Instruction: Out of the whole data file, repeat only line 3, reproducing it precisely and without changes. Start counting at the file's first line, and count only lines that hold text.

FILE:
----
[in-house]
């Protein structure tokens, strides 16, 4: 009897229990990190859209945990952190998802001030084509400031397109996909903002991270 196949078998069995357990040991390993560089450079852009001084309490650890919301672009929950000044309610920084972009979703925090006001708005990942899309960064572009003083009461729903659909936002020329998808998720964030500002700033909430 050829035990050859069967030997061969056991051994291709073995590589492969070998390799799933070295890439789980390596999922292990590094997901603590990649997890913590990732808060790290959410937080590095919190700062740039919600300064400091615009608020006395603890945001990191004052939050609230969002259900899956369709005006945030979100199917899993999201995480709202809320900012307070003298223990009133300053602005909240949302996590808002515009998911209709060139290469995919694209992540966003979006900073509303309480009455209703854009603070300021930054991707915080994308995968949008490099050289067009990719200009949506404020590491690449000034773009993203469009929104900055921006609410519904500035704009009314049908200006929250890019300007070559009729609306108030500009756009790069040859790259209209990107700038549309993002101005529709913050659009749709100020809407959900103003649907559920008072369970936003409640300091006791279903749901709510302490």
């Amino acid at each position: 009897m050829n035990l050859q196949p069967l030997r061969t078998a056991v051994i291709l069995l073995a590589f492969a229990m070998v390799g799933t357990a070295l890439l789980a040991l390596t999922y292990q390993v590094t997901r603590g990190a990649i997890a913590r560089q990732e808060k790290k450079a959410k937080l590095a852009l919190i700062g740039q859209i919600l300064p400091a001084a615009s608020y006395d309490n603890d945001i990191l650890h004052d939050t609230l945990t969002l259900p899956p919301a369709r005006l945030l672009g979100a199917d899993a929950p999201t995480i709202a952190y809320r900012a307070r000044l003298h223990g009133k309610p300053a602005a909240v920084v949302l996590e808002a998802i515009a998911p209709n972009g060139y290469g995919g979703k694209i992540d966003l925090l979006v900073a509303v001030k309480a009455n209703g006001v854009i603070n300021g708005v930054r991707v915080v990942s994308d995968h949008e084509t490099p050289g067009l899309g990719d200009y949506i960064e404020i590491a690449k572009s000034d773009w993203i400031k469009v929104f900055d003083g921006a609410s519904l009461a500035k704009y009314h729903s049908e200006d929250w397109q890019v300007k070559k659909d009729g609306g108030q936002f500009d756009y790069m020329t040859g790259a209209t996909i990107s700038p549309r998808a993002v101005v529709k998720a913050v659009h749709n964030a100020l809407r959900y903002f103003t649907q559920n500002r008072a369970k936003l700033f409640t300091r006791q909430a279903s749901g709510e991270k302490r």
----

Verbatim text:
């Amino acid at each position: 009897m050829n035990l050859q196949p069967l030997r061969t078998a056991v051994i291709l069995l073995a590589f492969a229990m070998v390799g799933t357990a070295l890439l789980a040991l390596t999922y292990q390993v590094t997901r603590g990190a990649i997890a913590r560089q990732e808060k790290k450079a959410k937080l590095a852009l919190i700062g740039q859209i919600l300064p400091a001084a615009s608020y006395d309490n603890d945001i990191l650890h004052d939050t609230l945990t969002l259900p899956p919301a369709r005006l945030l672009g979100a199917d899993a929950p999201t995480i709202a952190y809320r900012a307070r000044l003298h223990g009133k309610p300053a602005a909240v920084v949302l996590e808002a998802i515009a998911p209709n972009g060139y290469g995919g979703k694209i992540d966003l925090l979006v900073a509303v001030k309480a009455n209703g006001v854009i603070n300021g708005v930054r991707v915080v990942s994308d995968h949008e084509t490099p050289g067009l899309g990719d200009y949506i960064e404020i590491a690449k572009s000034d773009w993203i400031k469009v929104f900055d003083g921006a609410s519904l009461a500035k704009y009314h729903s049908e200006d929250w397109q890019v300007k070559k659909d009729g609306g108030q936002f500009d756009y790069m020329t040859g790259a209209t996909i990107s700038p549309r998808a993002v101005v529709k998720a913050v659009h749709n964030a100020l809407r959900y903002f103003t649907q559920n500002r008072a369970k936003l700033f409640t300091r006791q909430a279903s749901g709510e991270k302490r």